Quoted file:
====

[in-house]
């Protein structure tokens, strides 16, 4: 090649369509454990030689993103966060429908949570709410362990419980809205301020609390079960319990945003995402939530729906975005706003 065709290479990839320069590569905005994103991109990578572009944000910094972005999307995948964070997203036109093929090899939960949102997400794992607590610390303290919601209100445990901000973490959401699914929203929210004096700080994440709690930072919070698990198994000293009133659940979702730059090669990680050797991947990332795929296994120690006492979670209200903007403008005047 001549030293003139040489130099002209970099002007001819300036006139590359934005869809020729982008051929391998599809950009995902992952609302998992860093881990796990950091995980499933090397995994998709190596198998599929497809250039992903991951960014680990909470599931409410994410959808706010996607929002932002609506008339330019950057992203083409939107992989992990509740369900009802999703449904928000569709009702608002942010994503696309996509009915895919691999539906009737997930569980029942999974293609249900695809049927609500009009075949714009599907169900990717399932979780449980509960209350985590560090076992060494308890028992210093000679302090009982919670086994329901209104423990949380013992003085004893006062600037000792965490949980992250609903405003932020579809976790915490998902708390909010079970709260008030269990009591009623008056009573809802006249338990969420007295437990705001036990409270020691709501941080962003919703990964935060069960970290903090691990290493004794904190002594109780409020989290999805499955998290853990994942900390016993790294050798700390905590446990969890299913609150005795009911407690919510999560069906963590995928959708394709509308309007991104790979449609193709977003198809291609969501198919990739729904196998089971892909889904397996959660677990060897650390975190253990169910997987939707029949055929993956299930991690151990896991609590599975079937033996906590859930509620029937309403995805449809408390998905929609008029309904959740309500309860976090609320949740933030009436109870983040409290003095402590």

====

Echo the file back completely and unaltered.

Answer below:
[in-house]
């Protein structure tokens, strides 16, 4: 090649369509454990030689993103966060429908949570709410362990419980809205301020609390079960319990945003995402939530729906975005706003 065709290479990839320069590569905005994103991109990578572009944000910094972005999307995948964070997203036109093929090899939960949102997400794992607590610390303290919601209100445990901000973490959401699914929203929210004096700080994440709690930072919070698990198994000293009133659940979702730059090669990680050797991947990332795929296994120690006492979670209200903007403008005047 001549030293003139040489130099002209970099002007001819300036006139590359934005869809020729982008051929391998599809950009995902992952609302998992860093881990796990950091995980499933090397995994998709190596198998599929497809250039992903991951960014680990909470599931409410994410959808706010996607929002932002609506008339330019950057992203083409939107992989992990509740369900009802999703449904928000569709009702608002942010994503696309996509009915895919691999539906009737997930569980029942999974293609249900695809049927609500009009075949714009599907169900990717399932979780449980509960209350985590560090076992060494308890028992210093000679302090009982919670086994329901209104423990949380013992003085004893006062600037000792965490949980992250609903405003932020579809976790915490998902708390909010079970709260008030269990009591009623008056009573809802006249338990969420007295437990705001036990409270020691709501941080962003919703990964935060069960970290903090691990290493004794904190002594109780409020989290999805499955998290853990994942900390016993790294050798700390905590446990969890299913609150005795009911407690919510999560069906963590995928959708394709509308309007991104790979449609193709977003198809291609969501198919990739729904196998089971892909889904397996959660677990060897650390975190253990169910997987939707029949055929993956299930991690151990896991609590599975079937033996906590859930509620029937309403995805449809408390998905929609008029309904959740309500309860976090609320949740933030009436109870983040409290003095402590």